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Its treathening consider verbal abuse?


Asked by JR.MOM at 12:18 PM on Dec. 27, 2011 in Relationships

Level 22 (13,033 Credits)
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Answers (11)
  • My ex said that.

    I saw a lawyer. I had it all set up. I kept a diary of all of his threats. I kept all of his voice mail messages where he made derogatory comments. I rented an apartment. Then I had divorce papers and custody papers drawn up. He went to work, and I moved out, taking only the necessary items for myself and my son.

    He is trying to control you. Please don't let him do that to you.

    Answer by layh41407 at 12:44 PM on Dec. 27, 2011

  • Yes, it can be abuse, but not much done about that verbal threat legally to my knowledge. You tell him if he tries to take your child away you will call the police and don't ever leave the house without your son or I believe he can claim abandonment. You might consider seeking the help of an attorney if you are planning to leave and you think he is going to try to interfere and take your child.

    Answer by spottedpony at 12:41 PM on Dec. 27, 2011

  • What type of threat are we talking about here? If for example your husband is saying things like "if you try to leave me I'll kill you" you need to call the police and get a restraining order. And yes I'd also consider that emotional abuse.

    Answer by Syphon at 12:25 PM on Dec. 27, 2011

  • Depends on if the person receiving the threat has a reasonable belief that it might be carried out.


    Answer by RyansMom001 at 12:20 PM on Dec. 27, 2011

  • Yes.

    Answer by Anonymous at 12:21 PM on Dec. 27, 2011

  • depends on what the threat is....

    Answer by Mom2Just1Kiddo at 12:25 PM on Dec. 27, 2011

  • He told me if I leave him he will take my son away.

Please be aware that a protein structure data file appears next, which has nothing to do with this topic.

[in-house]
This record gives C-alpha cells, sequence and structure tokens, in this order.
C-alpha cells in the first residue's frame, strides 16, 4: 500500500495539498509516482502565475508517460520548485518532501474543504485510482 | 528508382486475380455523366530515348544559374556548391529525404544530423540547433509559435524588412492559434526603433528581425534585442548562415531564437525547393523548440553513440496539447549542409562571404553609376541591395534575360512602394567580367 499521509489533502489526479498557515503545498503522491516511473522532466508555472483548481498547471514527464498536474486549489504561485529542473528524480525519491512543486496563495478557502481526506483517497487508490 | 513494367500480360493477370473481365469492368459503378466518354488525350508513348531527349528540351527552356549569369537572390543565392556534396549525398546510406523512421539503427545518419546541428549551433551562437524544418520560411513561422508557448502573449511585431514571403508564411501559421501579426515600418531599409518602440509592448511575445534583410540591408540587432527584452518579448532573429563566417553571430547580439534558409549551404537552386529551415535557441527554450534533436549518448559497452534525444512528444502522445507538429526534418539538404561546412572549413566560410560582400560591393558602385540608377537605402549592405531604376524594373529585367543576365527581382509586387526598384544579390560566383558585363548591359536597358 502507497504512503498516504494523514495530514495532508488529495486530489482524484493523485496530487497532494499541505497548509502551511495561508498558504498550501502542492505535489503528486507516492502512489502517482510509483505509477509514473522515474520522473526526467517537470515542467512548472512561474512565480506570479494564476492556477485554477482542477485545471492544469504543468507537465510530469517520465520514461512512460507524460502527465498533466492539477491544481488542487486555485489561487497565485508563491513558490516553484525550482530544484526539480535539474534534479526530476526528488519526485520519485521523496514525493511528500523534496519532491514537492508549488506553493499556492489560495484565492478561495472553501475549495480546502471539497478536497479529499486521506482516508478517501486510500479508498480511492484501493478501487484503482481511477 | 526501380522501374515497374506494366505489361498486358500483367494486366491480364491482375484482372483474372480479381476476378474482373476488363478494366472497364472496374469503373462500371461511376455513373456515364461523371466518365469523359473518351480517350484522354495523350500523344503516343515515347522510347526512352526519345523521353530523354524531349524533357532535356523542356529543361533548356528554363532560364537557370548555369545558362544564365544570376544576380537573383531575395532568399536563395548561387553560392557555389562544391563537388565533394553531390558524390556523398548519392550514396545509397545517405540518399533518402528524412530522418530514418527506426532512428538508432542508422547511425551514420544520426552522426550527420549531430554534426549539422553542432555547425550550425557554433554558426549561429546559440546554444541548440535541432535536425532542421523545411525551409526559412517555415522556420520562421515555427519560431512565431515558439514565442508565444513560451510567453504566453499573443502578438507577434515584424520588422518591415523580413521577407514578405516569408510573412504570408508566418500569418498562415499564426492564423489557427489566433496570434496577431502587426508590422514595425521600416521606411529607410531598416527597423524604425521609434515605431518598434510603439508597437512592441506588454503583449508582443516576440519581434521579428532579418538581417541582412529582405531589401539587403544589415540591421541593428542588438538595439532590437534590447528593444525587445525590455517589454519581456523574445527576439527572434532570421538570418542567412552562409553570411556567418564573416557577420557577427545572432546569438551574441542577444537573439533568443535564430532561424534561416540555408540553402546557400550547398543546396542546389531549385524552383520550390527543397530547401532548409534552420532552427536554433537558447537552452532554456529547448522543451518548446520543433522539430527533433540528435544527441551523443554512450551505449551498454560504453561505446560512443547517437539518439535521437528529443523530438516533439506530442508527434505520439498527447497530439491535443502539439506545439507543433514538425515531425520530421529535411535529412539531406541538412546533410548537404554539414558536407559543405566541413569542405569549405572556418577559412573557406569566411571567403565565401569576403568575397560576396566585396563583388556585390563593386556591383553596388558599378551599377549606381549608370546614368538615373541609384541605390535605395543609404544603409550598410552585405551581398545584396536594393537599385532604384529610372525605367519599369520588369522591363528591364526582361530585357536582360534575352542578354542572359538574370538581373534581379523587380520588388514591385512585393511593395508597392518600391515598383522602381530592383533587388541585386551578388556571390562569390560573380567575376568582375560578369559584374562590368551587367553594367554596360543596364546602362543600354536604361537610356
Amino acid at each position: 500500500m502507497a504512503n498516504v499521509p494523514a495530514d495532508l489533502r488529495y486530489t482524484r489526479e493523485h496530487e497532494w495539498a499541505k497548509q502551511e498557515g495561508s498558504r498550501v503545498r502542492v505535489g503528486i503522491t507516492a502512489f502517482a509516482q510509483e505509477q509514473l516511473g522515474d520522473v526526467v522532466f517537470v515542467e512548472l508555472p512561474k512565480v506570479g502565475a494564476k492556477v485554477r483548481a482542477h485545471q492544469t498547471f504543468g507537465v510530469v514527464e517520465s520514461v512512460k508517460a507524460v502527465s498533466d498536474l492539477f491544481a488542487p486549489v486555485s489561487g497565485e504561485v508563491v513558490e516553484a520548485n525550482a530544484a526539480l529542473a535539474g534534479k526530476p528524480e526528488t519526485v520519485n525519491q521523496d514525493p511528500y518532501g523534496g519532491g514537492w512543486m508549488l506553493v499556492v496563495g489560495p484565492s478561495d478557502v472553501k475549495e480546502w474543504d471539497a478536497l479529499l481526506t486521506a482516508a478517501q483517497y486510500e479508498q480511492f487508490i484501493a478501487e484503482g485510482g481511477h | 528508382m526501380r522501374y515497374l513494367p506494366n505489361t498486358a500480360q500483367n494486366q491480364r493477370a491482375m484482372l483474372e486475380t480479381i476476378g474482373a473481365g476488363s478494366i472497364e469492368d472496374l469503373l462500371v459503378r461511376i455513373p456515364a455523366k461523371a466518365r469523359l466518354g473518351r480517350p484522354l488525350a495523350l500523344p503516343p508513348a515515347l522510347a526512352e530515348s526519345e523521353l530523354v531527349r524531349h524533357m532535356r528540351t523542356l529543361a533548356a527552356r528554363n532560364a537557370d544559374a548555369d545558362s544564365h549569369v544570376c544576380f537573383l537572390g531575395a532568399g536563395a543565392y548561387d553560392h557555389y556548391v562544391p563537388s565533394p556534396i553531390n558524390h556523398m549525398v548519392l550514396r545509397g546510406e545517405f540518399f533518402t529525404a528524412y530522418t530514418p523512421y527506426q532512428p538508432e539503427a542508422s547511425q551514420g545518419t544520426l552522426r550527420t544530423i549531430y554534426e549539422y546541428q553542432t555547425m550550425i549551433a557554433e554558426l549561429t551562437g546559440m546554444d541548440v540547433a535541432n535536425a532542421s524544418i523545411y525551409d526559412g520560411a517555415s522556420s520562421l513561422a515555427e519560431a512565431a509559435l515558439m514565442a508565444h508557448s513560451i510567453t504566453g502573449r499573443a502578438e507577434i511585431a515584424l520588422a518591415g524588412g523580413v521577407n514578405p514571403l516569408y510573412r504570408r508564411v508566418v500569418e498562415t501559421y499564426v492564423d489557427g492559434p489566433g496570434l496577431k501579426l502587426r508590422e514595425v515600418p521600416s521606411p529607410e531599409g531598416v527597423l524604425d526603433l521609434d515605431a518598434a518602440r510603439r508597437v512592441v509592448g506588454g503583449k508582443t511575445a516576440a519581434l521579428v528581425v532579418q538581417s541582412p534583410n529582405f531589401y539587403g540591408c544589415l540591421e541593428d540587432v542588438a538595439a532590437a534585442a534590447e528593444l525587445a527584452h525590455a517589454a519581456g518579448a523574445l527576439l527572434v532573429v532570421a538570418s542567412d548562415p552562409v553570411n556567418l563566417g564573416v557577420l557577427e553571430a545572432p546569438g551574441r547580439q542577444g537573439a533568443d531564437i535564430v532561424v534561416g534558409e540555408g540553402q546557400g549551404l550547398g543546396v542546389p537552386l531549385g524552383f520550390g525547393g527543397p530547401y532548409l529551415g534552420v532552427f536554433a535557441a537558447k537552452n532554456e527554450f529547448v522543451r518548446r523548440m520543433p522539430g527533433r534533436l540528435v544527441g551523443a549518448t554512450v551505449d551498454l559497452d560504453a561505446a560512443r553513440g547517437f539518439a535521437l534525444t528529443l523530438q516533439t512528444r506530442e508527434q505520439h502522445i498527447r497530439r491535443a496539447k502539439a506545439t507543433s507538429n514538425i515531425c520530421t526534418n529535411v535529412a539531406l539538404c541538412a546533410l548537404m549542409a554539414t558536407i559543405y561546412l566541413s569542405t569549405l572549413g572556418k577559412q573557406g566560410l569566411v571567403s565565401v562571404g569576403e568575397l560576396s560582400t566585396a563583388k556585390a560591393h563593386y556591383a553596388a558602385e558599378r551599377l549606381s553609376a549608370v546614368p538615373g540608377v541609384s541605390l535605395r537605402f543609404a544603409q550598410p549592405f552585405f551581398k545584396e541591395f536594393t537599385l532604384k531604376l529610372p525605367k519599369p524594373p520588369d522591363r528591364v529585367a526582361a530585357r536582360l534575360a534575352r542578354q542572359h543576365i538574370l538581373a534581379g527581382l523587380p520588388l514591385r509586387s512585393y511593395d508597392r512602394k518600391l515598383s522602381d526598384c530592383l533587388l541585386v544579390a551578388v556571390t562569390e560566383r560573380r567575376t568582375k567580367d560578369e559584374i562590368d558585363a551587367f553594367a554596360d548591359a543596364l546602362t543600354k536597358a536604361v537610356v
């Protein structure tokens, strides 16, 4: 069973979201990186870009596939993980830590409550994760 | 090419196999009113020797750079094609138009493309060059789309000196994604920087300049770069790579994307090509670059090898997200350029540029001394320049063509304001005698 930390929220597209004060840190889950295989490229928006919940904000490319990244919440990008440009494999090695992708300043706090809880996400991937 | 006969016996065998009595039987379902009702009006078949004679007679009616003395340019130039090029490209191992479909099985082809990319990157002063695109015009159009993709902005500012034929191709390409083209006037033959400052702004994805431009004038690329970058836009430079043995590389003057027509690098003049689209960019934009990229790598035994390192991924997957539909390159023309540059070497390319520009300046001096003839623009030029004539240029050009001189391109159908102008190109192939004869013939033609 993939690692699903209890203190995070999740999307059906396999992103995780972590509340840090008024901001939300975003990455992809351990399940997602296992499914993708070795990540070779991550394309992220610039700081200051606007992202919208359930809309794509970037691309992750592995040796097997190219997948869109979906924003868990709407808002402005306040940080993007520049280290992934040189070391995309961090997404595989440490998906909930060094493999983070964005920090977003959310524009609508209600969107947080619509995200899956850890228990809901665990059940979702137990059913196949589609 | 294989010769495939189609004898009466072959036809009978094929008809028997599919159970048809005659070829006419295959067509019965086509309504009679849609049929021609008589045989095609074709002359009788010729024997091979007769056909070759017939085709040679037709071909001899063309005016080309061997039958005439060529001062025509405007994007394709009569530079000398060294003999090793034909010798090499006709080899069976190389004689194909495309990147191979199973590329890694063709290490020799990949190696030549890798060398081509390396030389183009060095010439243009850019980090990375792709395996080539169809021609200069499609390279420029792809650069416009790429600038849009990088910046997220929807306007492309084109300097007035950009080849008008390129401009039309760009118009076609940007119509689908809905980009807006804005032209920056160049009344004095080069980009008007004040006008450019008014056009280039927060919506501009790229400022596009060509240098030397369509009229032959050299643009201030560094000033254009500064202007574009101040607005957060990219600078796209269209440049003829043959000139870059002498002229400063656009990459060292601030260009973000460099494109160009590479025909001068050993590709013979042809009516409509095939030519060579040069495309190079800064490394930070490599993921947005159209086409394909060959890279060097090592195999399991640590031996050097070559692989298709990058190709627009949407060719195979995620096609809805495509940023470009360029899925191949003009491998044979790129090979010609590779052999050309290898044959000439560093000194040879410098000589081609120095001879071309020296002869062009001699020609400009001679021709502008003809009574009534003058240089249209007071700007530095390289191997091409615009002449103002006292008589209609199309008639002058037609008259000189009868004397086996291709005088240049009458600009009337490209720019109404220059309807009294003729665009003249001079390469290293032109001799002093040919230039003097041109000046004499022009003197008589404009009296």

Comment by JR.MOM (original poster) at 12:35 PM on Dec. 27, 2011

  • yes

    Answer by smiley745 at 1:27 PM on Dec. 27, 2011

  • That is emotional abuse. Make a plan, then get out.

    Answer by Mom2Just1Kiddo at 1:36 PM on Dec. 27, 2011

  • All kinds of threats I can think of, in any context or any kind of relationship, are attempts to control another person. Whether it's parent-child, children (siblings or peers), or adults, the strategy is to use force & leverage to get a desired result or prevent something. It's often in response to feeling threatened or attacked, or even just vulnerable (afraid you might leave.)
    The impulse to control another person is intimately related to fear, powerlessness & helplessness. This fearful/defensive root is common to all abuse!
    Abuse happens on a continuum. In the largest sense, it's determined by its effect on a person, not by conforming to a legal definition. There are many kinds of behaviors & interactions that hurt or harm, because they're far enough along on that continuum not to be "optimal" or "nurturing," but they're not anywhere in the realm of being illegal, reportable, or prosecutable offenses.
    Wishing you well!

    Answer by girlwithC at 5:23 PM on Dec. 27, 2011